Bazaars along the Silk Road
The bazaar is a central feature of cities and towns throughout Asia, and indeed throughout much of the world. People shop in bazaars almost every day for the necessities of life as well as luxury goods for special occasions. They also come to bazaars to meet friends, exchange gossip, and catch up on news. Small bazaars are the social and economic hubs of neighborhoods, larger bazaars of villages, towns, or cities. Perhaps the most famous bazaar is the great Covered Market in Istanbul.
There is a rhythm and flow to Central Asian bazaars, which frequently run in a long strip through the center of a city or town, leading from one city gate to the town center and out again. There are sub-bazaars, too — the goldsmiths' bazaar, the vegetable bazaar, and even a storytellers' bazaar. Squares or intersections provide open spaces for rest stops, gathering points, fountains, street performers, and beggars. Radiating out from the main bazaar route are narrow alleys that lead to other points of city life — mosques, gardens, teahouses, public baths, granaries, rest houses. In many places it is the same today as it was during the days of the Silk Road.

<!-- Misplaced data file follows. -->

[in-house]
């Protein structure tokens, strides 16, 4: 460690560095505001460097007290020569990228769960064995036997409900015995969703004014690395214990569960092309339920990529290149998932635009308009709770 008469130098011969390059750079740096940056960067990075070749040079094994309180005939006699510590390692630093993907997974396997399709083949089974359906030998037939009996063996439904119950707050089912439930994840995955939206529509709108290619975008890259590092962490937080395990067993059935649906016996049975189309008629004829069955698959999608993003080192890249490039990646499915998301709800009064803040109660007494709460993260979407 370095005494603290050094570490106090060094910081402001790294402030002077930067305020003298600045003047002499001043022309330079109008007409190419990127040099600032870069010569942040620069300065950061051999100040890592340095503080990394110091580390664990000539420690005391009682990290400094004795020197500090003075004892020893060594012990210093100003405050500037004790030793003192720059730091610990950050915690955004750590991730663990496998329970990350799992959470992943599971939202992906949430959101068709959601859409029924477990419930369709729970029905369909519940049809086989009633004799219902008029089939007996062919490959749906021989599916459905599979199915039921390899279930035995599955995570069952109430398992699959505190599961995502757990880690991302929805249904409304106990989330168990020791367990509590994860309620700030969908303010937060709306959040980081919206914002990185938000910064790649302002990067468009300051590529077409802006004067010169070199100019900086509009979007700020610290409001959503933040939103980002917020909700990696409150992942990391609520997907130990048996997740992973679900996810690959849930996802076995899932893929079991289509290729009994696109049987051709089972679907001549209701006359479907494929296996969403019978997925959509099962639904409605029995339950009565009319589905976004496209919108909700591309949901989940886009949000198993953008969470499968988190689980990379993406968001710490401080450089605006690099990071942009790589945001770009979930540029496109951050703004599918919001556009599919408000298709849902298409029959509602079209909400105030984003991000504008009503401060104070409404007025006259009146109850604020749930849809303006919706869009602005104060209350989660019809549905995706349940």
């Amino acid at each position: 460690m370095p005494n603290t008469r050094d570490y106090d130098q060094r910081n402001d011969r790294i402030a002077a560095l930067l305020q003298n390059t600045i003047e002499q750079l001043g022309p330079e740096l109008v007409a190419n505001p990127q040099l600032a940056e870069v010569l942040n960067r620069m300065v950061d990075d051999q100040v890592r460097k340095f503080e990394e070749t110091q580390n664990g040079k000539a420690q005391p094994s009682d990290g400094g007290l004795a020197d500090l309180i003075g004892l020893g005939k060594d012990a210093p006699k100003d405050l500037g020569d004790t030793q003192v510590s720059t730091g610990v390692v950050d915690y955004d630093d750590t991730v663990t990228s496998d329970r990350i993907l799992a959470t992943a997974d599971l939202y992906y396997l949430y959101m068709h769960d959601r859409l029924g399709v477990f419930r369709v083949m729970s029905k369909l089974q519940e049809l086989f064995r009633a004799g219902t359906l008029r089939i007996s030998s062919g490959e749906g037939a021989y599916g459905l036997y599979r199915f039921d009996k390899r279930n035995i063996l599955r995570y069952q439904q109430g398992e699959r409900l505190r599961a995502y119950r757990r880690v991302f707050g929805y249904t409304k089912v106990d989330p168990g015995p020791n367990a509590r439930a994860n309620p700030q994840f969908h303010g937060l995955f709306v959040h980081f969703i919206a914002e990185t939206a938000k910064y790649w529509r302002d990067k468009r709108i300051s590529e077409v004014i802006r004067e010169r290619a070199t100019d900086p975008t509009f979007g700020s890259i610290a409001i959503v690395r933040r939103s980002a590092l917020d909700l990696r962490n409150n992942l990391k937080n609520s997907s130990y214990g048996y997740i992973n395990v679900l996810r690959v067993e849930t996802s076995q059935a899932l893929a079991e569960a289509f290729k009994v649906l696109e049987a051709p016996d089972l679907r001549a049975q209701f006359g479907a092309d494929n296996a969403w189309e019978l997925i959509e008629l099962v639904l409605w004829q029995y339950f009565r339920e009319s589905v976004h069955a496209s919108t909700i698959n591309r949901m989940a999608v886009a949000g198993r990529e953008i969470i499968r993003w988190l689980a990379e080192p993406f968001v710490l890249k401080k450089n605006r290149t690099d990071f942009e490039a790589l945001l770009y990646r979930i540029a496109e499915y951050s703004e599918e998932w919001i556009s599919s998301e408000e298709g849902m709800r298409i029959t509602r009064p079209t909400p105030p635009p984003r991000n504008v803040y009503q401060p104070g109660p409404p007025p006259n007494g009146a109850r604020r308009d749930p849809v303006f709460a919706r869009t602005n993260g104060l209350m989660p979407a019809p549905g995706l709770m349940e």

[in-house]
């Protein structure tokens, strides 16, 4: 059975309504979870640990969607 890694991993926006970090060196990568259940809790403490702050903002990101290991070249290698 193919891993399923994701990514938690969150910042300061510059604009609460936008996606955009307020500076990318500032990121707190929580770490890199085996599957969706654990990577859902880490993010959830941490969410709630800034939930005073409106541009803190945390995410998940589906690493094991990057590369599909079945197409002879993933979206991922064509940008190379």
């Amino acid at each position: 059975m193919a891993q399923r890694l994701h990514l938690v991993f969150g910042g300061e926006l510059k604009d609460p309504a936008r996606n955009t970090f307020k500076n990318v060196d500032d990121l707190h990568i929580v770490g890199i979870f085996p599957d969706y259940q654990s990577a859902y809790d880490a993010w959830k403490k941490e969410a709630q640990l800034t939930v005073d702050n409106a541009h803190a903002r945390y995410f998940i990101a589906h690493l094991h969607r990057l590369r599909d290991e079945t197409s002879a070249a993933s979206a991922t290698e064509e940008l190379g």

Residents of Central Asian communities can get almost anything they need in a bazaar. They can buy fabrics of cotton, wool, and silk; foodstuffs such as tea, mutton, pomegranates, apples, and walnuts; roses and tobacco; silver, wood carvings, hides, and skins; and thousands of other items. In bazaars craftspeople work in their shops making and repairing shoes, repairing bicycles, tailoring, decorating ceramic tile, carving and finishing woodwork.
The aesthetics of display in a bazaar are important. Fruit is stacked, meat is hung, nuts are piled, carpets are folded, rolled, or hung — all in ways that invite customers. In the bazaar, everything is for sale, but you have to bargain!
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- Silk: The earliest Chinese silk in Central Asia dates back to about 500 B.C.E. (remains have been found in ancient Bactrian sites, in current-day Balkh and Mazar-i-Sharif, Afghanistan). Regular trade in silk between China and Central Asia began in about 130 B.C.E. A rougher silk, tussah silk produced by silkworms native to India, was traded in the region much earlier, possibly dating to the Indus Valley civilization (2500–1500 B.C.E.). Central Asians mastered silk weaving and production and created luxury silks and embroideries with an astonishing array of designs and techniques. Trade and the movement of artisans along the Silk Road led to the dynamic adaptation of imagery and techniques from across Silk Road cultures.
- Food: Foods such as pilau (rice with meat and vegetables), nan (an oven-baked flatbread), kabobs (barbecued meats), noodles, and tea were carried along the Silk Road and served in bazaars throughout Central Asia.